On May 18, extremists in Nigeria interrupted a church choir practice and abducted 17 Christians. They are being ransomed and might never see their families again. Some of the Christian women may be sold into slavery or raped and forced to marry the jihadist. It’s the latest attack in the escalating violent war on Christians within Nigeria, where 3,731 Christians were killed last year.
If such violence had occurred in Nashville rather than Nigeria, it would dominate nightly news broadcasts and saturate social media feeds. American churches would be launching fundraising campaigns for victims’ families and addressing it in their weekly gatherings. In this case, however, the American church has barely acknowledged it. Unfortunately, when violence occurs somewhere “over there” instead of in our backyard, it is often dismissed as just another story. American churches must do better.
I constantly bear witness to this sort of violence and the corresponding malaise by the nature of the organization I lead, Open Doors USA. We track such incidents of Christian persecution around the world through our annual World Watch List, a comprehensive ranking of countries where it is most difficult to be a Christian. To us, this is more than just “another story”; it is another data point in a global crisis of persecution. One of every nine Christians experience high levels of persecution and suffer for their faith, and it’s picking up pace.
It’s not just in Nigeria.
Violence against Christians is increasing
In Sri Lanka, with families still mourning the more than 320 lives lost during bombings on Easter Sunday, government officials are awakening to the reality of Islamic State infiltration into Asia. The ideology of hatred and violence against Christians by the terrorist organization is no longer contained to Iraq and Syria.
China, waking up to a stunning realization that there could be more Christians in Chinathan members of the Communist Party soon, has begun an Orwellian crackdown. They’re now using facial recognition, social scoring, imprisonment and monitoring to bring Chinese churches under the boot of the government.
Ever since Prime Minister Narendra Modi has been governing India, the country has relegated its 30 million Christians to second-class citizens. Extremist Hindu groups are attacking Christians — with violence increasing 400% since 2014, according to Zenit — and some have called for expelling all Christians from the country.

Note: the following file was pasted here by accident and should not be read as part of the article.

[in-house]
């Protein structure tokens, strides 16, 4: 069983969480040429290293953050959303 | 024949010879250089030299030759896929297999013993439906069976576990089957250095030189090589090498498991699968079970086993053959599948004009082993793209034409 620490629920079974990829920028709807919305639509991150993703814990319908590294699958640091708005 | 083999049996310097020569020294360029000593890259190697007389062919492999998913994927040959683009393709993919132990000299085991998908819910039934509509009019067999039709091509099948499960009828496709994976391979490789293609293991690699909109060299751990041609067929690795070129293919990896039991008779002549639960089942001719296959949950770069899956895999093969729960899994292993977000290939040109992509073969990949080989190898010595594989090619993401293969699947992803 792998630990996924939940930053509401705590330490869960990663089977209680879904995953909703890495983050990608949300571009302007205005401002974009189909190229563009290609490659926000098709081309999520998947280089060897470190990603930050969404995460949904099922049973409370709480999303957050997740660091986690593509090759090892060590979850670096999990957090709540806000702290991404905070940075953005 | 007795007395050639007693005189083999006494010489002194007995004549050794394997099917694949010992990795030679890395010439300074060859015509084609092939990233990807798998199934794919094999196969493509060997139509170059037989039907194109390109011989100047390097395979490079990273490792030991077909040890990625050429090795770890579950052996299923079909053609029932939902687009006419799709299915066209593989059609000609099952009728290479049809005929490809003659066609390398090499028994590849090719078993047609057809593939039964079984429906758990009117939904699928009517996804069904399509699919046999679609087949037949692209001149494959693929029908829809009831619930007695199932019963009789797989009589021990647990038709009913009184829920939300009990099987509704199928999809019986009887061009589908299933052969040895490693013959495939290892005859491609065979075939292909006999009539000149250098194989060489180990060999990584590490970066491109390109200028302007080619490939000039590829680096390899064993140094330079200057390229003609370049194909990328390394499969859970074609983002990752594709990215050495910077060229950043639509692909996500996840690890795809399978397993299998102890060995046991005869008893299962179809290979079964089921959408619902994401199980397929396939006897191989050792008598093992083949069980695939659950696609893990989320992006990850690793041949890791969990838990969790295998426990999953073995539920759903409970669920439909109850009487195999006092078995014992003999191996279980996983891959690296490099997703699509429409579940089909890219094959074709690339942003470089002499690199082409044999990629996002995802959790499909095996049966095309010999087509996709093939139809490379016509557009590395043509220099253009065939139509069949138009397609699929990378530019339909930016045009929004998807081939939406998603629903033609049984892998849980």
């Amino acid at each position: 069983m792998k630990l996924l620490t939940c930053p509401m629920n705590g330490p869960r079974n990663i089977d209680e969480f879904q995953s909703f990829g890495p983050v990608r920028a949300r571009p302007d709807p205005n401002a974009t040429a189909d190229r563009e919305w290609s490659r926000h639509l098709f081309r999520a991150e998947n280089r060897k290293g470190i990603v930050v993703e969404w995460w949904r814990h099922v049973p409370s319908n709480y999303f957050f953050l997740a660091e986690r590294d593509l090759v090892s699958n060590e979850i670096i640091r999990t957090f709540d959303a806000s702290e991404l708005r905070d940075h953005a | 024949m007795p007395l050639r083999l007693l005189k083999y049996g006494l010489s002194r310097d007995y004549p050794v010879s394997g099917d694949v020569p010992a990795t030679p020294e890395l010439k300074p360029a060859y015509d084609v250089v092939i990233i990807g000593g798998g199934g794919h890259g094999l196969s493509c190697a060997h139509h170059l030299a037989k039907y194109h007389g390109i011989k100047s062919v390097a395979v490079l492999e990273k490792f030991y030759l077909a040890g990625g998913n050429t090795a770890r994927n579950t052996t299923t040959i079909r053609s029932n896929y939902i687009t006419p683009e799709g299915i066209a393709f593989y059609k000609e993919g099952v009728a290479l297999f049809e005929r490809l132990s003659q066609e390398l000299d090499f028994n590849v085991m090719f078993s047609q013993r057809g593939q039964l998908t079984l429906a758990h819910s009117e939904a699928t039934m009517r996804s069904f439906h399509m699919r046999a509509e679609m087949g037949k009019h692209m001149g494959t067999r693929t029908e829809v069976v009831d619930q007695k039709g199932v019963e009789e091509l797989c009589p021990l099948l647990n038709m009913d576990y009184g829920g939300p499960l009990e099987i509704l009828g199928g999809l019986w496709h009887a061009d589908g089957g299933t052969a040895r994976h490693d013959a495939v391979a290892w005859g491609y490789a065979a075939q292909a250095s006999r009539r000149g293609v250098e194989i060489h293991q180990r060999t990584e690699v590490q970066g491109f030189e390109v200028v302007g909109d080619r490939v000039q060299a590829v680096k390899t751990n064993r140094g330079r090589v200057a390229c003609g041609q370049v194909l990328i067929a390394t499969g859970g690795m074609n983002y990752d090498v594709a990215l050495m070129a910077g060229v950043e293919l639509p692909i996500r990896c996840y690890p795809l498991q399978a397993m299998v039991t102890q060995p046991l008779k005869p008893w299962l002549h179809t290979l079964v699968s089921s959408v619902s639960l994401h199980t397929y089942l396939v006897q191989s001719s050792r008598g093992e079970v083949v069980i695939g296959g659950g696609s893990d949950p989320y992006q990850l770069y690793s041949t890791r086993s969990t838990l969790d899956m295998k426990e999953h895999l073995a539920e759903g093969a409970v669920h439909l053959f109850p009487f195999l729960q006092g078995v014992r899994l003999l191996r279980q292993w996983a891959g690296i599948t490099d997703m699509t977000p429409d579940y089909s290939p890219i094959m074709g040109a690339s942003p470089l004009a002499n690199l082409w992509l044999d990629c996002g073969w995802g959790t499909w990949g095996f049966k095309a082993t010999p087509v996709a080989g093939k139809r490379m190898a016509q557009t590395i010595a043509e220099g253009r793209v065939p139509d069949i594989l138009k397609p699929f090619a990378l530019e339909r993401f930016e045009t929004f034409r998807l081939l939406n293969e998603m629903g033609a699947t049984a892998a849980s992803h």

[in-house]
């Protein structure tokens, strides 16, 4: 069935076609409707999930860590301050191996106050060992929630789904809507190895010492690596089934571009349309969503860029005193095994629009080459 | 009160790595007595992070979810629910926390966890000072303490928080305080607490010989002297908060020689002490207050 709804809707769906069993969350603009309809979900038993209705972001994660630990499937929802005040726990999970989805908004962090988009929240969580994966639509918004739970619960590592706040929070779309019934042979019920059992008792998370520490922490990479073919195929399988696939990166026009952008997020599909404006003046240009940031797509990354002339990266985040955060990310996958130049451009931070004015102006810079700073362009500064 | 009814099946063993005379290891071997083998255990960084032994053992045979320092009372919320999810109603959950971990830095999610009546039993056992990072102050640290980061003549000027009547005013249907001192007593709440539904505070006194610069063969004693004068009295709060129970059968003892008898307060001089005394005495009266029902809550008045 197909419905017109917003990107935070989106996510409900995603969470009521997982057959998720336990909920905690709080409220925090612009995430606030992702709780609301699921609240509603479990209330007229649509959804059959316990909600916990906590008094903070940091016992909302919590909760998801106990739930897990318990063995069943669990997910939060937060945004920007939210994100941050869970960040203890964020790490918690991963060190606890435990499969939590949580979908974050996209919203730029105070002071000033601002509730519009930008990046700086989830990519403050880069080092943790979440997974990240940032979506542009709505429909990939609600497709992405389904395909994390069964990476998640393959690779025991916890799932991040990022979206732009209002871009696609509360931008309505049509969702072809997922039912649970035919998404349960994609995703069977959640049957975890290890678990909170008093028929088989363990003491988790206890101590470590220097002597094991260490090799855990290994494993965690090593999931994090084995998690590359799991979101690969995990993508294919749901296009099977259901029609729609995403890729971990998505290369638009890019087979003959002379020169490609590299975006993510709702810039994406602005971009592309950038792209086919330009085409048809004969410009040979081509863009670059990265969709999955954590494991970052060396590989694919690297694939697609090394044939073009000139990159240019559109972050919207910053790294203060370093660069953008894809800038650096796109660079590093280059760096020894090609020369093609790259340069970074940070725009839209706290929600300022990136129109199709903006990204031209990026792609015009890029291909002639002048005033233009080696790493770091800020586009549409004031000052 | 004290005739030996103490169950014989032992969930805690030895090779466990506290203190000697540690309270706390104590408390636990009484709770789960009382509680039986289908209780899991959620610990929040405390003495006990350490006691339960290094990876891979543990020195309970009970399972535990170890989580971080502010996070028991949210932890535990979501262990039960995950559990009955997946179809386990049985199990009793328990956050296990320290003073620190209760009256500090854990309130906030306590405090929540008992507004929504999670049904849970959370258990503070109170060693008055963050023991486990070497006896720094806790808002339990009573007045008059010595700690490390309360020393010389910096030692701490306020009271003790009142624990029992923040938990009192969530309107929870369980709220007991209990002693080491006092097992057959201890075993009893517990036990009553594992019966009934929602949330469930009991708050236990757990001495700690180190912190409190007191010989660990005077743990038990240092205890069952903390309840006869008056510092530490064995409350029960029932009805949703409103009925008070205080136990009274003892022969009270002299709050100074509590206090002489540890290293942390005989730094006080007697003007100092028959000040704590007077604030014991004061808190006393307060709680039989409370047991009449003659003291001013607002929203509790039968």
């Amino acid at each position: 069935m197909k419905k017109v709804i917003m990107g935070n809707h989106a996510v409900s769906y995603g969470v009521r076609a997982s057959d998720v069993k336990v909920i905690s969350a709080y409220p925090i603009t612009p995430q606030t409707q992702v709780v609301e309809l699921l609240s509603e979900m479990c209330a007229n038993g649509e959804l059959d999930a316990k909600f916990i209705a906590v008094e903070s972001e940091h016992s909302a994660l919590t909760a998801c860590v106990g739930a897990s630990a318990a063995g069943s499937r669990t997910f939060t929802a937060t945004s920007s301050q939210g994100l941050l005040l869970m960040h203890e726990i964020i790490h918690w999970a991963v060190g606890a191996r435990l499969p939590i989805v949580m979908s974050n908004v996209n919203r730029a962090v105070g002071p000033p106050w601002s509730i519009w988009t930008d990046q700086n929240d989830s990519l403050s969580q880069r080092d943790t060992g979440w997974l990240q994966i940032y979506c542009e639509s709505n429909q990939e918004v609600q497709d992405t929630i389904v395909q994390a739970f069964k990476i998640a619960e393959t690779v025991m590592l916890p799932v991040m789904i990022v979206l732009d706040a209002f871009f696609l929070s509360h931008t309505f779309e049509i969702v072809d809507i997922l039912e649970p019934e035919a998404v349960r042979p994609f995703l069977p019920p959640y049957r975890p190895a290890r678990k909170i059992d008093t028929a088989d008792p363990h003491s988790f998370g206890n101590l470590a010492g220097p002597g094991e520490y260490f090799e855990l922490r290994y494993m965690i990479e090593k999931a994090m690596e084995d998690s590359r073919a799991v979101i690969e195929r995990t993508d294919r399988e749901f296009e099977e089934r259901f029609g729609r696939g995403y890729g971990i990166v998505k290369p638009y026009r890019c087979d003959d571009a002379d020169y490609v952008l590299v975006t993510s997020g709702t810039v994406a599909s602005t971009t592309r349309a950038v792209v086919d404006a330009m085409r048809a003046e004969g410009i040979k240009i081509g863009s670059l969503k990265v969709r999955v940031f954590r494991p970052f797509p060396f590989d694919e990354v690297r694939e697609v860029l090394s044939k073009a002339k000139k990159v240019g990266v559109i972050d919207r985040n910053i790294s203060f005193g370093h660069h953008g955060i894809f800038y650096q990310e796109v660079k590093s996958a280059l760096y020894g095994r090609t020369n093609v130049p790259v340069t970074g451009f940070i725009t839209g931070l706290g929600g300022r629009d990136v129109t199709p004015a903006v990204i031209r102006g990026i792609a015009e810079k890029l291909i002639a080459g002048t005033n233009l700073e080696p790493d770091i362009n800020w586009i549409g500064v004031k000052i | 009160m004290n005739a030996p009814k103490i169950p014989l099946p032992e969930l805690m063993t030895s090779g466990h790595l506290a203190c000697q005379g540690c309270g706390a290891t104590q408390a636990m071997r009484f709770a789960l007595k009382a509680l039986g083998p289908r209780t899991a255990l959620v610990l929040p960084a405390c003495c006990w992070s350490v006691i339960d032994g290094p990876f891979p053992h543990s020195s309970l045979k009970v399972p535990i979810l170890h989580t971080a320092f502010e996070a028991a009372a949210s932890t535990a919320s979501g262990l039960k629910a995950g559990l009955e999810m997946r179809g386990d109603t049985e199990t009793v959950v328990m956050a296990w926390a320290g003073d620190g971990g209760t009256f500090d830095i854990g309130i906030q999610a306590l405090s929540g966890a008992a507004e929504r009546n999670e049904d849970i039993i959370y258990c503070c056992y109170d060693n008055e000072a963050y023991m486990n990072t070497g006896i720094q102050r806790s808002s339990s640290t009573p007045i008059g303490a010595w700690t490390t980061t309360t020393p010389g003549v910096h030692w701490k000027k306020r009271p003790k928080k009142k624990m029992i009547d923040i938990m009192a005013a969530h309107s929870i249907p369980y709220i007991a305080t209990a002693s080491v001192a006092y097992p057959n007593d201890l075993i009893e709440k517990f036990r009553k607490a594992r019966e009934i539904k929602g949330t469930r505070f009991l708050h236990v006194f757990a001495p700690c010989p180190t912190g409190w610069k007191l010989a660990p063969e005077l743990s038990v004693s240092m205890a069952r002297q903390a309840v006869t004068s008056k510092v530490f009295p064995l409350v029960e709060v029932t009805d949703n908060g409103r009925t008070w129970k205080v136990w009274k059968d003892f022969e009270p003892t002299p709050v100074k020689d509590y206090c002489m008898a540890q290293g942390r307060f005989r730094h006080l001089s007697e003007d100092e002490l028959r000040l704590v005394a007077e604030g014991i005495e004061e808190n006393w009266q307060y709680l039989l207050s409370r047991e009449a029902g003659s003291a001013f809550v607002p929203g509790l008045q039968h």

Christians in America need to wake up
Yet the leadership of the American church, with its superpastors and megachurches, is whistling through the graveyard. The beast that we have created, which relies on upbeat music and positivity to attract donors to sustain large budgets, leaves little room for pastors to talk about the suffering of global Christians. Like most of the culture, the American church is more concerned about college entrance scandals and “Game of Thrones” than persecution. Inoculated by entertainment and self-absorption, they are completely detached from the experience of the global church. The American church is feeding itself to death while the worldwide church is being murdered.
My prayer is that we will soon be shocked from our sleep and jolted into action. We must educate American congregations about global religious rights abuses, and then engage this crisis together. At Open Doors, we encourage Christian allies to write letters to encourage victims of religious violence, pray for specific incidents reported through our international network, and host events in churches to help raise awareness. I envision a world where American Christians remember persecuted Christians in hostile regions in every church, every Sunday.
Through these sorts of efforts, I have hope that an awakening is possible.
Deepening faith through action
Ironically, mobilizing to fight anti-religious violence has ancillary benefits for us, too. The persecuted church around the world is giving us clues on how Christians can survive, and in some cases thrive, in the face of danger. In those lessons, we can find inspiration to deepen our own faith — which might come in handy as persecution comes to the West.
When believers in Nigeria began to face persecution, they dropped the denominational infighting that is more common to the West and recognized that everyone suffering for their faith in Jesus is our family. The American church can learn from their example and rally the world to care about the religious persecution and rising intolerance for all faiths, if it chooses to care.
If we pull together with global followers of Jesus, we can make a difference for those in Nigeria and elsewhere who are waiting for us to do something. But as of today, 17 Christians are still being held hostage in Nigeria. It’s time we care.